Boosting The Musical Ear
By Dr. Robert E. Johnson, Music Intelligence Project
We often think music learning means reading sheet music or playing a musical instrument. While these certainly are examples of music learning, there’s a fundamental step to take first. Children’s music skills develop best when they’re supported by a foundation of aural skills. We call this training “the musical ear”.
To help children develop their musical ears, choose music activities that focus on the following skills:
Accurate singing. Songs and exercises that improve the range and accuracy of children’s singing will also help them control their voices and breathing.
Example: Develop voice flexibility by imitating high sounds with the voice (e.g., sirens, baby chicks, birds.) Encourage good breathing by standing tall, taking a full breath, and reaching your hands overhead when making the sounds.
Rhythm. Begin rhythmic learning with simple motions, like patting the lap with both hands or marching to the beat. Expand the learning with rhythm patterns and more complicated movements.
Example: Play a recording of “The March of the Toreadors” (from Carmen), and move to the beat by bouncing, patting the lap with both hands or marching.
Musical tones. Practice singing musical patterns (e.g., Do, Re, Mi). These patterns make up the vocabulary of music, much like words in a sentence.
Example: Find and fill water glasses, and strike them on the side with a pencil to make a clear tone. Experiment with varying amounts of water to see what happens to the pitch (i.e. more water makes a lower pitch).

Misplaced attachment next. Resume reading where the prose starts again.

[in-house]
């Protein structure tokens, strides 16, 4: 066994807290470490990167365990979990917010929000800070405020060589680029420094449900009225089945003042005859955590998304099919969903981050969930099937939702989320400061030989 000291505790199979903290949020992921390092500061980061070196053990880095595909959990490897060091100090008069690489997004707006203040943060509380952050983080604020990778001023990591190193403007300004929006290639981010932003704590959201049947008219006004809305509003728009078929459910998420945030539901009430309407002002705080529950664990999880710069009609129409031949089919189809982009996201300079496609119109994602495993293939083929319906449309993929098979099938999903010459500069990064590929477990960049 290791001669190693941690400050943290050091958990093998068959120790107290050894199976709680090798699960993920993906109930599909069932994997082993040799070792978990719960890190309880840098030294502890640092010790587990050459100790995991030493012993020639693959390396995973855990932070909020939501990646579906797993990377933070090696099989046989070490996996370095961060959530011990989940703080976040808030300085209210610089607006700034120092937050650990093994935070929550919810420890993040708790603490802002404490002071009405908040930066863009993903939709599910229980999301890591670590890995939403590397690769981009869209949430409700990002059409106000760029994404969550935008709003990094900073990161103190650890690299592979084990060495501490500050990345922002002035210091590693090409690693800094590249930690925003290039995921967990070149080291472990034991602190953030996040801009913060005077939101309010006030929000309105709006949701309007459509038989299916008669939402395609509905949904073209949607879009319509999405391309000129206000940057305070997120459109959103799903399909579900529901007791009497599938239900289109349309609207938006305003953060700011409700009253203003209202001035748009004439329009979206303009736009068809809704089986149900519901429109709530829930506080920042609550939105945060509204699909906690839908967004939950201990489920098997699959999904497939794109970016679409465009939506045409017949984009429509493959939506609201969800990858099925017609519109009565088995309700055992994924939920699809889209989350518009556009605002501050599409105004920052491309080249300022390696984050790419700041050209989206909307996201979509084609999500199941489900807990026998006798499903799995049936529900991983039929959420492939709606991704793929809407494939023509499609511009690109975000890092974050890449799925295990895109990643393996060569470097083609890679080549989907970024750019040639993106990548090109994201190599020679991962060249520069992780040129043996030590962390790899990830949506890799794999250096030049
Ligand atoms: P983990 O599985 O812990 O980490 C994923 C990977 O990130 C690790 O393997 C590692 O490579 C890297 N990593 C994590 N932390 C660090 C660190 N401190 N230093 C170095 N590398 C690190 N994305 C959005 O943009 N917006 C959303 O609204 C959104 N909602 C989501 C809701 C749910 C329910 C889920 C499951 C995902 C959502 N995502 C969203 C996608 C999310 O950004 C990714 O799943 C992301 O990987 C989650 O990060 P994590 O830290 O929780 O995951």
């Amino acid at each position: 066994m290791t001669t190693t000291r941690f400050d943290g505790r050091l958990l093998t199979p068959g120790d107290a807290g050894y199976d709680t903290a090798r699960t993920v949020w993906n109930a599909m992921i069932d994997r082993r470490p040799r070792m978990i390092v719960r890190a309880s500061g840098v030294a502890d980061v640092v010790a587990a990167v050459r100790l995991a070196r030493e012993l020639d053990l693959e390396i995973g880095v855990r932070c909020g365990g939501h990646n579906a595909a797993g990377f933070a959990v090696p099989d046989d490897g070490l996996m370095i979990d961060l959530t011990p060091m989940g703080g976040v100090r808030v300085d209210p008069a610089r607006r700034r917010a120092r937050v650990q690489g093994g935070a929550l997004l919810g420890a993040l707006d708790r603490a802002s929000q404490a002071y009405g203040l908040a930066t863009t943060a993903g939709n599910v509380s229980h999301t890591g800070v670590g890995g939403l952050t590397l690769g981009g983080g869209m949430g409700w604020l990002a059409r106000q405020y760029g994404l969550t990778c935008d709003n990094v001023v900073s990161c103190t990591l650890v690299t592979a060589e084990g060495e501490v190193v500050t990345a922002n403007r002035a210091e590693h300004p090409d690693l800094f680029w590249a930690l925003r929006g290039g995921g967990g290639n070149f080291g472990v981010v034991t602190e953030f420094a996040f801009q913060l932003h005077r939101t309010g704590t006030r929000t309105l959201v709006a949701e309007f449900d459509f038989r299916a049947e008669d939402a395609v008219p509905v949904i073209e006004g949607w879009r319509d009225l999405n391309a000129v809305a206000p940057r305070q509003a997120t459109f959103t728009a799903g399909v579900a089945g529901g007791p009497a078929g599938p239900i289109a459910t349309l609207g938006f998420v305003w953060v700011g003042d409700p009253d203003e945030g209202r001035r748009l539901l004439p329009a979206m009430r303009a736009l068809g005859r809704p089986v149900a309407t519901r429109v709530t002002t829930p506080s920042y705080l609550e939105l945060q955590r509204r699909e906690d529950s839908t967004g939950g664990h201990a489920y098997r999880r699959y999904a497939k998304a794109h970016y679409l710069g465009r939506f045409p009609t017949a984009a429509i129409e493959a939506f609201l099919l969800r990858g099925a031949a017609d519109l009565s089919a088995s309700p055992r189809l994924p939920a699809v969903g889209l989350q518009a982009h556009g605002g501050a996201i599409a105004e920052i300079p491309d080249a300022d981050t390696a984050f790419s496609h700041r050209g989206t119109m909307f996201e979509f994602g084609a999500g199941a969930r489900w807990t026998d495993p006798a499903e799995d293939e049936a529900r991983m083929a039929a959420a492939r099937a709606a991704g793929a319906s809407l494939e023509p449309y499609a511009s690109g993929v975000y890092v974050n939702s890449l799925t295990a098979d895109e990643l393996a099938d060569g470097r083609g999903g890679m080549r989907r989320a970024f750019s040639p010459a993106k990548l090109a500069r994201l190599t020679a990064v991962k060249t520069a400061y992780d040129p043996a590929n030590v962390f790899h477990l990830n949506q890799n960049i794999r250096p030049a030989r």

Musical playlist. Create musical playlists of musical compositions and songs that foster a solid understanding of the basic elements of music and introduce different cultural experiences. This also helps in learning such performance skills as singing and rhythmic movement.
Example: You can make your own playlist or train your musical ear with The Tuneables Music Box, a collection that exposes children to key principles of early music learning.
For additional information on the benefits of music learning for young children, see: Getting Started with Early Music Education.
Dr. Robert Johnson is Co-Director of Curriculum for the Music Intelligence Project and The Tuneables. Dr. Johnson received his Ph.D. in music education from the University of Michigan and was a professor in music education for over 25 years. He has advanced the cause of early childhood music education by teaching music to hundreds of young children, composing age-appropriate songs, offering courses to prepare teachers, conducting research, and offering workshops for parents and caregivers of young children.
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